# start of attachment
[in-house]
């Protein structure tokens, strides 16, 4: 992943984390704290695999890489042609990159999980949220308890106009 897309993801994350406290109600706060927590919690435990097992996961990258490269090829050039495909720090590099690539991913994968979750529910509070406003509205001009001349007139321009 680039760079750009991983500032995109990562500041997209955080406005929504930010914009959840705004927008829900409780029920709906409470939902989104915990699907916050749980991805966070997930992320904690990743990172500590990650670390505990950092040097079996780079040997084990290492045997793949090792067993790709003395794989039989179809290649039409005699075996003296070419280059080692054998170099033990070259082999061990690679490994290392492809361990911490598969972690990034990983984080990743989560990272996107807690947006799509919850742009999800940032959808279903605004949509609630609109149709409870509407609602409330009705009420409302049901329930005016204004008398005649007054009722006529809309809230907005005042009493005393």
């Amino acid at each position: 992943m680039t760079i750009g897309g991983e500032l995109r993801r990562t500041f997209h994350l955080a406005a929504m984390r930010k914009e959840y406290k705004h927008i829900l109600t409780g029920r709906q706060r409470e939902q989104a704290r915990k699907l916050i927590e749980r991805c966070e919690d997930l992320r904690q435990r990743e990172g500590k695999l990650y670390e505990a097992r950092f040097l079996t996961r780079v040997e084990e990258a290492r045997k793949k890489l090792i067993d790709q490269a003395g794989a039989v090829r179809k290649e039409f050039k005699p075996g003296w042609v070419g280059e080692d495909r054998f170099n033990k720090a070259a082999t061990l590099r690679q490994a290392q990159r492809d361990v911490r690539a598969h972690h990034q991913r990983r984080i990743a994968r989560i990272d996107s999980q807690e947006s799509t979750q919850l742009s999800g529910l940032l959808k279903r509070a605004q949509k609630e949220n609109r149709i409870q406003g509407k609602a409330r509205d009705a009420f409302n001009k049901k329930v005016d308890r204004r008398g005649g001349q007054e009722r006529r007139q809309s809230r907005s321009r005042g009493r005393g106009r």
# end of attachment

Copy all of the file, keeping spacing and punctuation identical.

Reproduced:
[in-house]
């Protein structure tokens, strides 16, 4: 992943984390704290695999890489042609990159999980949220308890106009 897309993801994350406290109600706060927590919690435990097992996961990258490269090829050039495909720090590099690539991913994968979750529910509070406003509205001009001349007139321009 680039760079750009991983500032995109990562500041997209955080406005929504930010914009959840705004927008829900409780029920709906409470939902989104915990699907916050749980991805966070997930992320904690990743990172500590990650670390505990950092040097079996780079040997084990290492045997793949090792067993790709003395794989039989179809290649039409005699075996003296070419280059080692054998170099033990070259082999061990690679490994290392492809361990911490598969972690990034990983984080990743989560990272996107807690947006799509919850742009999800940032959808279903605004949509609630609109149709409870509407609602409330009705009420409302049901329930005016204004008398005649007054009722006529809309809230907005005042009493005393």
């Amino acid at each position: 992943m680039t760079i750009g897309g991983e500032l995109r993801r990562t500041f997209h994350l955080a406005a929504m984390r930010k914009e959840y406290k705004h927008i829900l109600t409780g029920r709906q706060r409470e939902q989104a704290r915990k699907l916050i927590e749980r991805c966070e919690d997930l992320r904690q435990r990743e990172g500590k695999l990650y670390e505990a097992r950092f040097l079996t996961r780079v040997e084990e990258a290492r045997k793949k890489l090792i067993d790709q490269a003395g794989a039989v090829r179809k290649e039409f050039k005699p075996g003296w042609v070419g280059e080692d495909r054998f170099n033990k720090a070259a082999t061990l590099r690679q490994a290392q990159r492809d361990v911490r690539a598969h972690h990034q991913r990983r984080i990743a994968r989560i990272d996107s999980q807690e947006s799509t979750q919850l742009s999800g529910l940032l959808k279903r509070a605004q949509k609630e949220n609109r149709i409870q406003g509407k609602a409330r509205d009705a009420f409302n001009k049901k329930v005016d308890r204004r008398g005649g001349q007054e009722r006529r007139q809309s809230r907005s321009r005042g009493r005393g106009r």